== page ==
Weekly Meal Planning can save you time and money, but it can be a bit daunting at first. Here are some simple steps to get you started in the right direction.
Step 1: Get Organized
Decide where you will write (or build, if using an app) your meal plans. Keep them in the same place each week, so you know where to ﬁnd them. Write your shopping list at the same time you write your meal plan, so you know exactly what you’ll need to buy for the week.
Remember we offer the coolest meal planning tool on the internet that even generates the shopping list for you (which is often the hardest part of meal planning)! If you are using our website to plan your meals with our online meal planner, make sure you save a link to the website on your phone home screen and bookmark it on your desktop browser so you can get there easily. If you aren’t using our tool yet, you can try it for free for 2 weeks RIGHT HERE.
Step 2: See The Future
Knowing what you have on your calendar for the week can help you know which nights you can allow more time for cooking and which nights you might consider a freezer or slow cooker meal, or maybe leftovers or out to eat.
Step 3: Take Inventory
What do you already have in the freezer and pantry that you can use as a start of a meal? Frozen chicken breasts? Frozen shrimp? Frozen Veggies? Whole Wheat Pasta? Building your meals around already existing ingredients saves time, money, and freezer space.
Use our recipe search page to filter meals by ingredients so you can match recipes to what you already have on hand!
Step 4: Shop The Sales
Most grocers advertise their sales online, so you can check to see what’s on sale before you even leave the house. In fact, some have apps now (Target, Safeway, etc) that allow you to see sales and add them to your list before you go to the store.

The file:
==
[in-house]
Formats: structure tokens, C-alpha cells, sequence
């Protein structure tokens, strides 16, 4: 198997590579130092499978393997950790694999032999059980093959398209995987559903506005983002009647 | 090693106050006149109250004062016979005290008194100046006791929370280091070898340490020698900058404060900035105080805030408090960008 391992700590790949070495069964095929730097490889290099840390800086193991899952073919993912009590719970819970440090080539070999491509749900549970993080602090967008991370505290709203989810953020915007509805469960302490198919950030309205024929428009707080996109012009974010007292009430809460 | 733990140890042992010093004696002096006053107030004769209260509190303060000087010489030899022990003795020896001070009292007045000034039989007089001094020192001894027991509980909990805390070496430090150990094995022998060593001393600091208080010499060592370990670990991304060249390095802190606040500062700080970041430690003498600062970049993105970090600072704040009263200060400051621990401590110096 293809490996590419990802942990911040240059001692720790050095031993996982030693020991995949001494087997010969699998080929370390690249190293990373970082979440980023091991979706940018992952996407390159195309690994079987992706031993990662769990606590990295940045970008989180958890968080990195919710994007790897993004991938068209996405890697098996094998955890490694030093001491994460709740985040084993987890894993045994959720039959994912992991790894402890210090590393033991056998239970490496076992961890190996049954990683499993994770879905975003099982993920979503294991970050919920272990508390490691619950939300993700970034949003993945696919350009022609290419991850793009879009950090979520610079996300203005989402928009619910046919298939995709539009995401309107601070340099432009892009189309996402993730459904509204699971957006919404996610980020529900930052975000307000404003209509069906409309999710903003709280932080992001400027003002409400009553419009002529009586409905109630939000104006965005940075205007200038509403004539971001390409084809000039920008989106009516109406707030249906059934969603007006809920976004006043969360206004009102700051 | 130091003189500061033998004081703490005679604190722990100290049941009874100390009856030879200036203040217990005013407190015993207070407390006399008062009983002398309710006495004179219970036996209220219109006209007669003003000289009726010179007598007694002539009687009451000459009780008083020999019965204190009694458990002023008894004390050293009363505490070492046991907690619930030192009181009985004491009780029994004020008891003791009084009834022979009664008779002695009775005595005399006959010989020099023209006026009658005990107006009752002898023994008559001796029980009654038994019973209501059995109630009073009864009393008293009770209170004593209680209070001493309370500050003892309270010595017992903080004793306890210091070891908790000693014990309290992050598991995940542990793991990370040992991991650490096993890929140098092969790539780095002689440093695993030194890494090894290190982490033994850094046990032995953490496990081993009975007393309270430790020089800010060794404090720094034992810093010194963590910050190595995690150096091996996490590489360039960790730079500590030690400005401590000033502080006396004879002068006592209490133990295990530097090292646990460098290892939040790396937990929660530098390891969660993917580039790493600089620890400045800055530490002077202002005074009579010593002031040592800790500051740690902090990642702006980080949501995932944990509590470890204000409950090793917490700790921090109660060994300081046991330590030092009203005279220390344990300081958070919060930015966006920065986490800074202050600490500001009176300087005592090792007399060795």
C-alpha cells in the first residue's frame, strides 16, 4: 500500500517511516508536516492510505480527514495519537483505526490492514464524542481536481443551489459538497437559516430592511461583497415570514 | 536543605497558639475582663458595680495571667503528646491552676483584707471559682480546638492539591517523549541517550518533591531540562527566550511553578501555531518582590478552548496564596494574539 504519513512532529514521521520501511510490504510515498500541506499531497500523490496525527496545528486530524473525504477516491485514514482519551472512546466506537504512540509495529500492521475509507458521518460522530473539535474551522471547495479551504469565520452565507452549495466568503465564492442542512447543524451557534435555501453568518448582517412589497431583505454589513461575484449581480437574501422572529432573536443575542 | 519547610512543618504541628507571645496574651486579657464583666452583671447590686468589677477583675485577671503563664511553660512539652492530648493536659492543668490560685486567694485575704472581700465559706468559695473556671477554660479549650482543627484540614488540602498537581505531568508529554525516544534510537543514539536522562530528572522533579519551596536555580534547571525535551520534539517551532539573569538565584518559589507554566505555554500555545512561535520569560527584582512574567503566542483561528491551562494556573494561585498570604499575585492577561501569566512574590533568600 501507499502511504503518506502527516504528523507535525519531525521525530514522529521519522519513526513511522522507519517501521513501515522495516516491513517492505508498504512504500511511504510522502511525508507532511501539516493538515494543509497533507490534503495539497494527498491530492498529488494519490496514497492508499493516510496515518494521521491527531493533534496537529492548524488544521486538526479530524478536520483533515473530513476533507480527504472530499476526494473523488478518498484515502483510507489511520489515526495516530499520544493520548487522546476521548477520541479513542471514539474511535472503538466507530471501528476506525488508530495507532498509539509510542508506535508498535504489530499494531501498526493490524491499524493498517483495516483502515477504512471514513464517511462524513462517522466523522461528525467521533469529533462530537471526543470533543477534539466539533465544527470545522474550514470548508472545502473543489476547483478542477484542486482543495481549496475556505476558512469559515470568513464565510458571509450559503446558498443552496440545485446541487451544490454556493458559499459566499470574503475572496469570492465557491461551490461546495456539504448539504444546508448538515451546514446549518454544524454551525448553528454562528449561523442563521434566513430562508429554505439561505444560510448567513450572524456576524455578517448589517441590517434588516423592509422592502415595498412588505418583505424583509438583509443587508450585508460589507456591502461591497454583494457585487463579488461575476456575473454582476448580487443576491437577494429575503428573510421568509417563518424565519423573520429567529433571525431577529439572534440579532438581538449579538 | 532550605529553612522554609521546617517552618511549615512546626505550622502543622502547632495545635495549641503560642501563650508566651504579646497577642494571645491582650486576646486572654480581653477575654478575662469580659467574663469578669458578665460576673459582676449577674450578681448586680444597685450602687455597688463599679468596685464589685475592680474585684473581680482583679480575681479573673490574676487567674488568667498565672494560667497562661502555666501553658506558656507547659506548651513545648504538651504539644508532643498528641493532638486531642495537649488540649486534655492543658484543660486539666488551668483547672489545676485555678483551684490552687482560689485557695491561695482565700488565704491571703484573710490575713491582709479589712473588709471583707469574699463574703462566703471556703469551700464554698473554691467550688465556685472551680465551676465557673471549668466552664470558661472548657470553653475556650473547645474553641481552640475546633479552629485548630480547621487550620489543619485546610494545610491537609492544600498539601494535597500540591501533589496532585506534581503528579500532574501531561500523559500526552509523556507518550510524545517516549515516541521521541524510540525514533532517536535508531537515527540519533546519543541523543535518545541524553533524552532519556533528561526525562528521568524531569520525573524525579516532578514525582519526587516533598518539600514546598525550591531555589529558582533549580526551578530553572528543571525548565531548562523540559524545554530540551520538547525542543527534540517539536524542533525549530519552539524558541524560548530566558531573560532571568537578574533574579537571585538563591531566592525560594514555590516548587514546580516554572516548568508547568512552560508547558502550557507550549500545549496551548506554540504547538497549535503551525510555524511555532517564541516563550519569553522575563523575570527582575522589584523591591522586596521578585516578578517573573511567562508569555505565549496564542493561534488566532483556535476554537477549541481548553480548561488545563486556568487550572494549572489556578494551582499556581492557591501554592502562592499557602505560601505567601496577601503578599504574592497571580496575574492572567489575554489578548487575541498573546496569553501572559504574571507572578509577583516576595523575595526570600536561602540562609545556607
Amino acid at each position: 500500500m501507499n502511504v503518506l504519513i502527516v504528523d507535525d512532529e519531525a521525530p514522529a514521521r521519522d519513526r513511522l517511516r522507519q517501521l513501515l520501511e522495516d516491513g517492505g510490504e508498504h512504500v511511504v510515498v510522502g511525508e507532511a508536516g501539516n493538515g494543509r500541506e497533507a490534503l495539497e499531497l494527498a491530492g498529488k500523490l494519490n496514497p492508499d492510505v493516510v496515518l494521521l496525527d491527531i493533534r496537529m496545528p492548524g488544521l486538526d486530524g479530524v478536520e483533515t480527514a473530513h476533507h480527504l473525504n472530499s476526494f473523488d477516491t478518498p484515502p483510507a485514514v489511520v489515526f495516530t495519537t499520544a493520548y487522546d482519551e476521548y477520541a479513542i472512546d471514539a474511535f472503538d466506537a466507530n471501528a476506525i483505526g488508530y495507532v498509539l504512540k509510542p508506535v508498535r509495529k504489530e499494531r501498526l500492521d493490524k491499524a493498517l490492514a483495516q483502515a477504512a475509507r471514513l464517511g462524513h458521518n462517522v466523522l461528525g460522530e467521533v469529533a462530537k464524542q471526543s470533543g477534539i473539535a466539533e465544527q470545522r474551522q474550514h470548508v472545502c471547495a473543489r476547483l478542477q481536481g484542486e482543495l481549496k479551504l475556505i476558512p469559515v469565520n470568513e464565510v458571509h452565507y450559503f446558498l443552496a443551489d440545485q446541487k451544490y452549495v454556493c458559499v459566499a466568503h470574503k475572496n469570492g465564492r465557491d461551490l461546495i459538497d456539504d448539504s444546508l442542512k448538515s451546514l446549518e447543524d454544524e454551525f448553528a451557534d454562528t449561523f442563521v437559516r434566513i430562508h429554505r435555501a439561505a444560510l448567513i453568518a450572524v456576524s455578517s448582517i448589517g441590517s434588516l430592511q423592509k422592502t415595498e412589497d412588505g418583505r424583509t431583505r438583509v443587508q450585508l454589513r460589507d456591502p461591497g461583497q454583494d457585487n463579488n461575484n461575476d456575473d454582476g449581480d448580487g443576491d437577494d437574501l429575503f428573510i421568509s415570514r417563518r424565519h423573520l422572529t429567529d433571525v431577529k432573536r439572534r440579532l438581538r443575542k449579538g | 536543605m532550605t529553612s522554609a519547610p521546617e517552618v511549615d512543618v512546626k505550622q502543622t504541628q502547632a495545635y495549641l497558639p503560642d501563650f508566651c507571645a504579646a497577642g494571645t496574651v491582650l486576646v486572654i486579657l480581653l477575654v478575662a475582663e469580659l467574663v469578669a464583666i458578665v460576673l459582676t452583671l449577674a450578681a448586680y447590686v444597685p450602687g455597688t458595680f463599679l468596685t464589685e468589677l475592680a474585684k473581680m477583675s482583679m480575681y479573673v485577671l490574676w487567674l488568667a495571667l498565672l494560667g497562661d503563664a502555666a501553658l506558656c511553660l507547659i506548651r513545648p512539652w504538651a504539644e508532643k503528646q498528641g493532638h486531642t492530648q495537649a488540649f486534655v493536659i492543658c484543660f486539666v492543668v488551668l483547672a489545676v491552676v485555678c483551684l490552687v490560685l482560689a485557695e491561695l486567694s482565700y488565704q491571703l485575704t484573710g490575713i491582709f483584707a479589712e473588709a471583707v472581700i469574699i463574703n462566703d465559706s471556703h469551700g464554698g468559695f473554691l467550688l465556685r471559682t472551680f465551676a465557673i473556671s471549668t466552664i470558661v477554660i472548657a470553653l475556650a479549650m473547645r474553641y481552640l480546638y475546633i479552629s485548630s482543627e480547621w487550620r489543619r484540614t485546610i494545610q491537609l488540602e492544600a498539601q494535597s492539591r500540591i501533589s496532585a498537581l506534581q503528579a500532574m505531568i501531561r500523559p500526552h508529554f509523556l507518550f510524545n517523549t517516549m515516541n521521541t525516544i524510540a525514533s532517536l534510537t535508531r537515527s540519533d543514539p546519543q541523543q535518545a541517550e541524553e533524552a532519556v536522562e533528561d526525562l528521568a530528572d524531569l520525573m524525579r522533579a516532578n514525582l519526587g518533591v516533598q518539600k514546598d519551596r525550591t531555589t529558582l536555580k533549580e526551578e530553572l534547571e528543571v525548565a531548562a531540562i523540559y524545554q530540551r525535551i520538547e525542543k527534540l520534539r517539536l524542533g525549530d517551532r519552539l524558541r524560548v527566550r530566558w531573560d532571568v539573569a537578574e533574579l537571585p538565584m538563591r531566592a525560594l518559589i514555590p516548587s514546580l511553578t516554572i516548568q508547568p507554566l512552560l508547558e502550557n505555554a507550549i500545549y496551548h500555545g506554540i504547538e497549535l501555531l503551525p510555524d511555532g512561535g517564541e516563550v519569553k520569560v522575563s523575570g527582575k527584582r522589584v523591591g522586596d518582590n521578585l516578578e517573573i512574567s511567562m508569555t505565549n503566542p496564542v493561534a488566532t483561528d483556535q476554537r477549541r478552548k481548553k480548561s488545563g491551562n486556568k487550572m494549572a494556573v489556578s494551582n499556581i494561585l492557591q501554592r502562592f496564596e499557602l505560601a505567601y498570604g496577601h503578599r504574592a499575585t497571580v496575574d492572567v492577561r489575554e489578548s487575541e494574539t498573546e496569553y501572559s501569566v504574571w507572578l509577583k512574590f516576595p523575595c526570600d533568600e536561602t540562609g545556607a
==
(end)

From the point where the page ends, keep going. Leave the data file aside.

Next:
Remember, grocers put out sales to get you to come in the store and hope you will buy other things while you’re there. (But you’re too savvy for that!)
Step 5: Plan For Leftovers
I call these planned overs. Intentionally make enough so that you have enough left for another meal. This doesn’t mean you have to eat the same thing twice. A double batch of taco meat, for example, can be tacos one night and taco salad another. Baking double the number of sweet potatoes can be fajita stuffed sweet potatoes one night and baked sweet potatoes another night. Making double the rice for stir fry can mean a second meal of fried rice.
Step 6: Allow Some Treats
Allow an occasional treat of going out to eat. If you use this as a “treat” and not a “crutch,” you’ll save your health, save your money, and save your time. In fact, it can still be a treat to eat out even if you stay healthy in your choices. You still get to take a night off from cooking and focus on other things even if you stick to healthy options.